MSW Alum Uncovers Passion for Medical Social Work through Mentorship
There are moments in many people’s lives when a medical matter changes everything. A debilitating injury. A mental health crisis. A move into hospice or palliative care. An organ transplant.
For Noreen Lindell, MSW MPH ’12, being there for the patients and their families at those moments of transition is a calling and a passion she first uncovered during her Master of Social Work (MSW) studies at the USC Suzanne Dworak-Peck School of Social Work. Today, as assistant department administrator of social medicine, geriatrics and palliative care at Kaiser Permanente, she works to help patients and their families as they prepare for life beyond the hospital.
Medical social work, as the field is called, was not something Lindell had in mind when she first began her career after undergraduate studies. “Originally, I wanted to work in community organization and planning,” she said. She took a job at Operation Jump Start, a nonprofit helping at-risk youth in Long Beach after earning her bachelor’s degree in human development and family studies at California State University Long Beach.
Lindell had been considering MBA programs as a next step, thinking that a business background would provide a good foundation for a future career in nonprofit administration. Operation Jump Start’s Executive Director Dara Cerwonka suggested she check out the different concentrations within the MSW program at USC.
Lindell took the advice. “I must have asked a thousand questions,” she said. “Then I found my home at USC.”
It was a class on aging populations and geriatric health taught by adjunct associate professor and social work practitioner, Monika White, MSW ’74, PhD ’80, that first sparked Lindell’s curiosity. She remembers approaching White, the former president of the Center for Healthy Aging, after class one day.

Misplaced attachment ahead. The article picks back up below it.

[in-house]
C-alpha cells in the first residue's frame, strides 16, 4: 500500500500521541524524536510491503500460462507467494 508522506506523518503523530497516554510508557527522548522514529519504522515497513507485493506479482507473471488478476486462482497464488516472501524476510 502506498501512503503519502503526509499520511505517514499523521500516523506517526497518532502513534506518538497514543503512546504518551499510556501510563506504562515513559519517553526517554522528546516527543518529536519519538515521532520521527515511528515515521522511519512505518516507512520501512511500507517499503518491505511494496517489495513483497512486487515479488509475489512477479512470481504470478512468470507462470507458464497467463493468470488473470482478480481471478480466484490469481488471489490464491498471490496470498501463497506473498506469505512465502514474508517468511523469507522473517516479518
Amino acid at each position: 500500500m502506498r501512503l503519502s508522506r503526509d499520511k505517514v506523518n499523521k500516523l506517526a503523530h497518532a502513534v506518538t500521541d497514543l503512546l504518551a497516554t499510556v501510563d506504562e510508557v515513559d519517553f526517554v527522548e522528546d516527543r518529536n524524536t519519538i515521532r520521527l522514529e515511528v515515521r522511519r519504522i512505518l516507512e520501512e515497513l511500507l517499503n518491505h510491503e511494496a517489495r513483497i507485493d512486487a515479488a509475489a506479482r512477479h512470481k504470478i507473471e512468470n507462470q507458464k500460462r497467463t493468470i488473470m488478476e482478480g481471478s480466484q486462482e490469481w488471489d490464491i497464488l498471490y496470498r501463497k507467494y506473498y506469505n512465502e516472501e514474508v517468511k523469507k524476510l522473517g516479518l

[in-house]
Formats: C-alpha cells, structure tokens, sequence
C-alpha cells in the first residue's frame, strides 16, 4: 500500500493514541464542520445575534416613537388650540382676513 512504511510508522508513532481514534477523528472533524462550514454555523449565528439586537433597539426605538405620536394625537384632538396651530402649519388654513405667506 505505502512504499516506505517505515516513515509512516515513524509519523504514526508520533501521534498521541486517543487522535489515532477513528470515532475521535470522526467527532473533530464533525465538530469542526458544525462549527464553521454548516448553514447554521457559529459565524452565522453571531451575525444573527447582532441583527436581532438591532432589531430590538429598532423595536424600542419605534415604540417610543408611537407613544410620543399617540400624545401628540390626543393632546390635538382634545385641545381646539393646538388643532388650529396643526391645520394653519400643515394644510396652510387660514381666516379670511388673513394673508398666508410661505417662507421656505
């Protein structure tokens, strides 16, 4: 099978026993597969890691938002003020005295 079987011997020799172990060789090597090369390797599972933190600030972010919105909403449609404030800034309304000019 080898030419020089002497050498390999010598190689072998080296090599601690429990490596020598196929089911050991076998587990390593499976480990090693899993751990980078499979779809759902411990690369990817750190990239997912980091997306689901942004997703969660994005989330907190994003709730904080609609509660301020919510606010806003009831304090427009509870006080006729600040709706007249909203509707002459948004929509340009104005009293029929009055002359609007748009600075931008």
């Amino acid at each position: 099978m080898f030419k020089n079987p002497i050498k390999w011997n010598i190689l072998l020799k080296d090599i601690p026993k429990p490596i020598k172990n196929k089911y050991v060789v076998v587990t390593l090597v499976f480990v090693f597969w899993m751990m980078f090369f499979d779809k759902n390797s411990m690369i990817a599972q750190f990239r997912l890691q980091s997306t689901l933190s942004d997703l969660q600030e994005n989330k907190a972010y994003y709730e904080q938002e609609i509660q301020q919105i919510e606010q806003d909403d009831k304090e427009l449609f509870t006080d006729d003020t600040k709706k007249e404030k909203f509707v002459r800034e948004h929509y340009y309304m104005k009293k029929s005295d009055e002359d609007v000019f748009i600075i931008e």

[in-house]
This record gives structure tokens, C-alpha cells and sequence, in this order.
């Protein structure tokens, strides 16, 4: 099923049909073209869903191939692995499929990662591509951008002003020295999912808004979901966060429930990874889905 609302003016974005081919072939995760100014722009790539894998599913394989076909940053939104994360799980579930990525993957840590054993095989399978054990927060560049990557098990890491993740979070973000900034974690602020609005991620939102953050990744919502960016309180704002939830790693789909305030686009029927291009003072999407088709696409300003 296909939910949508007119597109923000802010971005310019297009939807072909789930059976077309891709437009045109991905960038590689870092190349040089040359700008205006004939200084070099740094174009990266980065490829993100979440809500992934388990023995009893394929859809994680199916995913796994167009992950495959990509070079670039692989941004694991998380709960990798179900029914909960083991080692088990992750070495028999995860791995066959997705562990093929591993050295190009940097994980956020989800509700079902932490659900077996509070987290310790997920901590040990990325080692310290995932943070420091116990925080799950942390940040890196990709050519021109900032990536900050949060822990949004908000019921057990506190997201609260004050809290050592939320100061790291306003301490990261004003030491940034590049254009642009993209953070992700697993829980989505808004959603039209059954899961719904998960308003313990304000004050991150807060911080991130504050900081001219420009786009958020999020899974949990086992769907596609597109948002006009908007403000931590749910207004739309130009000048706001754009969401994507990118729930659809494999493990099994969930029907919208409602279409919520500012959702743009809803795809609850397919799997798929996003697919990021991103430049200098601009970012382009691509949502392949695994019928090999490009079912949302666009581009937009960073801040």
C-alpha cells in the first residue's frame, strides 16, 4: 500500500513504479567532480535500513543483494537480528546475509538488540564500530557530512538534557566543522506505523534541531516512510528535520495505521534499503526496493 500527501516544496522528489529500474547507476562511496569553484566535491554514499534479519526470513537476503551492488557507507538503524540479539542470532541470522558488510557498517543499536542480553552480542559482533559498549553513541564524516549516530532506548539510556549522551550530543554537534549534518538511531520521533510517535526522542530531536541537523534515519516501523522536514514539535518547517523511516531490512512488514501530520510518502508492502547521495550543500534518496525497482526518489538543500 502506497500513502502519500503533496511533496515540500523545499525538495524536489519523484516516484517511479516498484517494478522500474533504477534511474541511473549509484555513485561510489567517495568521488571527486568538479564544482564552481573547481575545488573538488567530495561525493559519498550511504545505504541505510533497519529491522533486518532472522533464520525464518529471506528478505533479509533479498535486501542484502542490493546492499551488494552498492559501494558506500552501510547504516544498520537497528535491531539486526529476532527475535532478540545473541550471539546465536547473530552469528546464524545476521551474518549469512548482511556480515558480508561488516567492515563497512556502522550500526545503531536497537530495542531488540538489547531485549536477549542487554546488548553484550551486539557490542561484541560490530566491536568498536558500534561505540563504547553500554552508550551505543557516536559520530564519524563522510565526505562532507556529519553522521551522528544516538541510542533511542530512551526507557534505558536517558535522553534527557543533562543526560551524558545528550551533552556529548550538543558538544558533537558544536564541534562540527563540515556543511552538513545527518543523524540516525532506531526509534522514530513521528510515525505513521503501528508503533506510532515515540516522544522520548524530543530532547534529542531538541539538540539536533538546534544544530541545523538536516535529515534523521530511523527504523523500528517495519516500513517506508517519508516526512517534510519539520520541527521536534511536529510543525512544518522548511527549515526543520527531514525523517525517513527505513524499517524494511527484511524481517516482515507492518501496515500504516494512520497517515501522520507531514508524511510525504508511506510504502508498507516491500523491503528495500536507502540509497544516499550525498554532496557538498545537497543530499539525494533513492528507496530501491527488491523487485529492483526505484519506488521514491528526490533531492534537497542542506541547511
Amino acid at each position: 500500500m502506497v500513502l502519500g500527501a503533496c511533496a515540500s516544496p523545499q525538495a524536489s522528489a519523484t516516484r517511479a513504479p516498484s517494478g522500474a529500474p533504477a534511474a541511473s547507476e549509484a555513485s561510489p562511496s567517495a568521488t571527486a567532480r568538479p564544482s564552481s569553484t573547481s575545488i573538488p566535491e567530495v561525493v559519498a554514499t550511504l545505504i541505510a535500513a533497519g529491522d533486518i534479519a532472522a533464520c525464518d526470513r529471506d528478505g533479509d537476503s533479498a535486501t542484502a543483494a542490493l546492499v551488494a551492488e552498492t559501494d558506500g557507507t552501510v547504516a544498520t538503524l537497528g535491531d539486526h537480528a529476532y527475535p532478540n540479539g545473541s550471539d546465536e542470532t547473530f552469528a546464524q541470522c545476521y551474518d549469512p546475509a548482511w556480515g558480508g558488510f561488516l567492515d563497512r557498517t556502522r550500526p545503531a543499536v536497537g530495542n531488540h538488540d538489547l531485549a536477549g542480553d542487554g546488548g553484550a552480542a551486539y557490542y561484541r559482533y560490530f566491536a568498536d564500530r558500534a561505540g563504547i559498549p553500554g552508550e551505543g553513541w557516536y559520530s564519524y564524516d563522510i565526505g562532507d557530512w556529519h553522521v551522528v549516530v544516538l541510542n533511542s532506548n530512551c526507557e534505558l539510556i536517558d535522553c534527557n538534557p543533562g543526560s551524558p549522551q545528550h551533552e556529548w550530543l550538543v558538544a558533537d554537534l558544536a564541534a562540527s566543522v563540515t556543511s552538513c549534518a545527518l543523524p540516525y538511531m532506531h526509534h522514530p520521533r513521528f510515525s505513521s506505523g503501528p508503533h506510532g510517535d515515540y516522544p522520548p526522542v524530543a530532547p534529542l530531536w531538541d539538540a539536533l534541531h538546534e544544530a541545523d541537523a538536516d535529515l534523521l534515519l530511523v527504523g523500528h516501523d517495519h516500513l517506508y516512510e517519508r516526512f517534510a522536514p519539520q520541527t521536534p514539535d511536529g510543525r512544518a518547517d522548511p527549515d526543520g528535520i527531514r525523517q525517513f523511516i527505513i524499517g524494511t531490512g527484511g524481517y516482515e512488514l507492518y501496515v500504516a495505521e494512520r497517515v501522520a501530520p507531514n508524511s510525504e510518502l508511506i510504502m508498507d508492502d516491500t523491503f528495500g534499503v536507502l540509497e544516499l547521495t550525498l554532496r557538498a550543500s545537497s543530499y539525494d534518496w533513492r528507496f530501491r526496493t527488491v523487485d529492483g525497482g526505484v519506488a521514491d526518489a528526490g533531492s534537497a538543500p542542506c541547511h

“I told her I was interested in everything she was saying about promoting geriatric health,” Lindell said. The two sat down for coffee to talk about Lindell’s past experience and career interests. The conversation led to an internship—and a mentor relationship that continues today.
Just as Cerwonka’s advice guided her to an MSW program, White’s cultivation of her interests in geriatric health helped her find a rewarding career path. “I was a wanderer back then,” Lindell said. “Professor White honed in on the kind of work I would value.”
After graduating with her master’s degrees in social work and public health, Lindell began her career as a medical social worker with positions working with geriatric health departments and emergency care. She practiced alongside medical and psychiatric staff to address psychosocial issues and provide support to clients and family members through discharge planning, psychosocial counseling, grief counseling, case management and referrals.
It is important work. “For most families, this medical event may be the most difficult thing they have to go through,” Lindell said. “Everything is upside down for them.”
Though medical social workers may interact with families only briefly during these times, Lindell knows the work has an impact that reverberates beyond the days of crisis.
“When patients and families are faced with complex or difficult health decisions, they are always grateful that someone was there to sit with them and listen,” she said.
Last year, Lindell left her position on the front lines of medical social work to join the department’s administration. The shift to the macro work of developing workflows for how patients are screened in emergency care for issues such as suicide or domestic violence prevention builds on her years spent working one-on-one with families. It also brings its own rewards.
As part of the Kaiser Permanente Family Violence Prevention Program, Lindell is helping providers identify people at risk and become more comfortable talking to patients about the issue. She is also working on piloting abuse screening tools to increase awareness and provide support to patients and families.’
“We’re always trying to make sure patients and families are at the center,” she said.
The work is challenging and sometimes can feel like running on a treadmill, Lindell said. “Then, out of the blue, sometimes we get a handwritten thank you card from a family member or patient,” Lindell said. The impact of her job—providing a listening ear or a shoulder to lean on—is made clear in those moments and she is glad her mentors helped her find this path.
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